Seventeenth and Eighteenth-Century English Comedies as a New Kind of Drama: A Foucauldian Interpretation of Family Relations, Sexuality, and Resistance as Psychological Power

Author: Martínez-García, Laura
Year:2014
Pages:460
ISBN:0-7734-4262-6
978-0-7734-4262-7
Price:279.95
This book opens new ways to study a literary genre that has been neglected far too long, and one misunderstood by many. For centuries the Restoration and its comedy have been ignored and rejected by critics and audiences in general. This study sheds new light on this period of drama by revealing how the general chaos that the passage from a pre-modern to a modern society supposed, the uncertainty and the unpredictability of a transitional period in the history of the country and also its deeper social and political message.

Reviews

“One of the great merits of this work is that, Dr. Martínez-García offers her own “reconstruction” of the Restoration from a Foucauldian perspective, which allows her to rediscover the 17th and 18th centuries…we have on our hands, undoubtedly, an important piece of research in the field of Restoration drama: an ambitious study of the hard and complex struggle for power between the sexes in the 17th and 18th centuries.”
-Dr. María José Álvarez Faedo,
University of Oviedo


“The book engages with the plays at great length in order to demonstrate their nuanced take on social, sexual, familial and gendered relationships…Some of the best work here demonstrates how the plays eschew an ordering dynamic, and hence how they are at odds with the dominant social discourse of their time.”
-Dr. Jerome de Groot,
School of Arts, Histories and Cultures,
University of Manchester, UK


“..it will be an invaluable tool in the study of the literary period it covers, as well as a fundamental aid in the understanding of these three authors and their social and literary milieu.”
-Dr. Francisco J. Borge,
Deputy Head of the Department of English, French and German Philology,
Universidad de Oviedo, Spain


Table of Contents

Abstract/Foreword/Preface/Acknowledgements
1. The plays in context: history, literature and criticism

1.1 The question of naming: Restoration comedy, comedy of manners and sentimental comedy
1.2 Restoration comedy of manners: history and criticism
1.2.1 Britain in the 17th century: a historical contextualization
1.2.2 Forgetting the past: Wycherley, Etherege and Centlivre and literary criticism
2. Reconstructing the Restoration
2.1 Restoration comedy and the analytics of power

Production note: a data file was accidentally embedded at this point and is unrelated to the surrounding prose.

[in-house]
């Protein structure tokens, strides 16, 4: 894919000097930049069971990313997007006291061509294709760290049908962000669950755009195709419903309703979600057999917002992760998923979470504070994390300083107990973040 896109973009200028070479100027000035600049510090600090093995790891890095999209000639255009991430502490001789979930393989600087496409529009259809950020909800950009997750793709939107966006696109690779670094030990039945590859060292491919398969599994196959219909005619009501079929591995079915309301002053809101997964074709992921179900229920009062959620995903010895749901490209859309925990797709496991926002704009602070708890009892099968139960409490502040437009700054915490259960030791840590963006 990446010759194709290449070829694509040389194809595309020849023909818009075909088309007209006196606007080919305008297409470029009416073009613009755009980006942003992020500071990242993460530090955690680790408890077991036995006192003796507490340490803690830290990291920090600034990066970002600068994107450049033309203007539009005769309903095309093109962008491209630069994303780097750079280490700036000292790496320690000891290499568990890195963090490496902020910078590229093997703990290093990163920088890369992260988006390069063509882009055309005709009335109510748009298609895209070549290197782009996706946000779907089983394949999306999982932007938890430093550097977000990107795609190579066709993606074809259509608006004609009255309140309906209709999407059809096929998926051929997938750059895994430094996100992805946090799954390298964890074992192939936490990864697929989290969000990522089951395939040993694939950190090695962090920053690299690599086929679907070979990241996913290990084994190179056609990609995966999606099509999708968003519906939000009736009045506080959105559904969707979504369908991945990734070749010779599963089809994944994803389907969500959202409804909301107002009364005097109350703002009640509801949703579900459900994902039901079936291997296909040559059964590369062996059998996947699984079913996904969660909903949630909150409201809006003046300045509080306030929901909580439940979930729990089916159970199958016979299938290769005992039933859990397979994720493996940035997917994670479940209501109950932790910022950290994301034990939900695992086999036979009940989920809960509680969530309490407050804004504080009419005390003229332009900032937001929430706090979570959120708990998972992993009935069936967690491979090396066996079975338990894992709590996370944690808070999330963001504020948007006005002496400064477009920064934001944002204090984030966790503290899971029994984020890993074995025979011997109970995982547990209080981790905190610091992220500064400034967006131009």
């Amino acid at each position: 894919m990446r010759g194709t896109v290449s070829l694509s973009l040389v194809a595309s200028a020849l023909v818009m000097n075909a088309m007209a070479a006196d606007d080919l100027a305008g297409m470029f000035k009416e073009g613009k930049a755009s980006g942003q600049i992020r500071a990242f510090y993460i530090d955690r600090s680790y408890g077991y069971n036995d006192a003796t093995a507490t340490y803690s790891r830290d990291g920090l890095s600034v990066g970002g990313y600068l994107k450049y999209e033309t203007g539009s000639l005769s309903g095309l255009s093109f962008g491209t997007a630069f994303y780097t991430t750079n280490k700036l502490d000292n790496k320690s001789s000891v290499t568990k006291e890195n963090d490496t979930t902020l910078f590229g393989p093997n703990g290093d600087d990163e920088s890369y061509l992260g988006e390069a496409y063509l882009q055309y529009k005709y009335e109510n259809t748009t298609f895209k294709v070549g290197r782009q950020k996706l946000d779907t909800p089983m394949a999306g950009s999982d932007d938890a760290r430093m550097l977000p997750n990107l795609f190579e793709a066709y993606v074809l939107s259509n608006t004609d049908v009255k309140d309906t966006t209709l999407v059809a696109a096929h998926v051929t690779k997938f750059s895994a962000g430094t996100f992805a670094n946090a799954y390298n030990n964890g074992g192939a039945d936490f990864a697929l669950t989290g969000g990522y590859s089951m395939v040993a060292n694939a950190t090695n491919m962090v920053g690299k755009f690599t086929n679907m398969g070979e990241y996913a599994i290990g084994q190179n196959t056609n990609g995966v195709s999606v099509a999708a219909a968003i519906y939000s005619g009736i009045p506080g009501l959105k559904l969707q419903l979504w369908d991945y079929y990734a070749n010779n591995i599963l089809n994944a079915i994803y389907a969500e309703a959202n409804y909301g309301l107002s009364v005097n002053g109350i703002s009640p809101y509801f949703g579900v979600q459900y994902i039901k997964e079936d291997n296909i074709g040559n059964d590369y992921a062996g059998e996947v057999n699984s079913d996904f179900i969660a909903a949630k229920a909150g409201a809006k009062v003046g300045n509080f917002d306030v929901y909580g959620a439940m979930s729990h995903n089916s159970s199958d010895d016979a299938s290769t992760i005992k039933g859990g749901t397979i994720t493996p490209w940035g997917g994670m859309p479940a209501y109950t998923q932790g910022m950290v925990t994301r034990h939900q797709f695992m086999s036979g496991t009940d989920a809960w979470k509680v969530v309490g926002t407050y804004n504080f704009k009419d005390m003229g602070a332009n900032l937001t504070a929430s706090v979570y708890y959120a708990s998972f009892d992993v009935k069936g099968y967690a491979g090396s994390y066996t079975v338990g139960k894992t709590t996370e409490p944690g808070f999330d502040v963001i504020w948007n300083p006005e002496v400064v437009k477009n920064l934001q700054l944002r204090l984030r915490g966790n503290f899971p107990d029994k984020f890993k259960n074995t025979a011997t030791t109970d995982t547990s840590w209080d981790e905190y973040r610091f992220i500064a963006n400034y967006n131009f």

2.2 Rediscovering the 17th and 18th centuries
3. Power, sexuality and resistance: identity in Restoration comedy
3.1 Power, identity and perspective sexualities
3.1.1 The construction of the ideal man: fashioning prescriptive Manhood
3.1.1.1 Gender Boundaries: biology and Philosophy
3.1.1.2 Phases of life: Age and marital status
3.1.1.3 Constructing manhood: Honor and sexual behavior
3.1.2 The construction of the ideal woman: Fashioning prescriptive Womanhood
3.1.2.1 Gender Boundaries: Biology and Philosophy
3.1.2.1 Phases of life: Age and marital status
3.1.2.3 Constructing womanhood: Honour and sexual behavior
3.1.3 Conclusion
4. Power and the family: patriarchy and social order
4.1 The deployment of alliance
4.1.1 Parents and children, brothers and sisters
4.1.2 Husbands and wives, lovers
4.1.3 Conclusion
4.2 The deployment of sexuality
4.2.1 Husbands and wives, lovers
4.2.2 Conclusion
4.3 Conclusion
5. Power and resistance: disruptive identities
5.1 Social misfits: Unlikely men and women
5.1.1 Fictional characters
5.1.1.1 Male and female libertines, eunuchs
5.1.1.2 Male gossips, meek men and fops
5.1.1.3 Jealous women and men, cuckolds
5.1.1.4 Witty heroines
5.1.1.5 The New Gentlemen-Rakes
5.1.2 Performing the role of the playwright
5.1.2.1 “Gentle” George and “Manly” Wycherley: the libertines
5.1.2.2 The myth of the “Celebrated” Mrs. Centlivre: the female wit
5.1.2.3 Conclusions
5.2 Unconventional conventions: the Spanish model and “happy” endings
5.2.1 Centlivre and the Spanish model
5.2.2 Comedy of manners and “Happy” endings
5.3 Conclusion
6. General conclusions: From the Leprosarium to the Panopticon
Bibliography
7. Index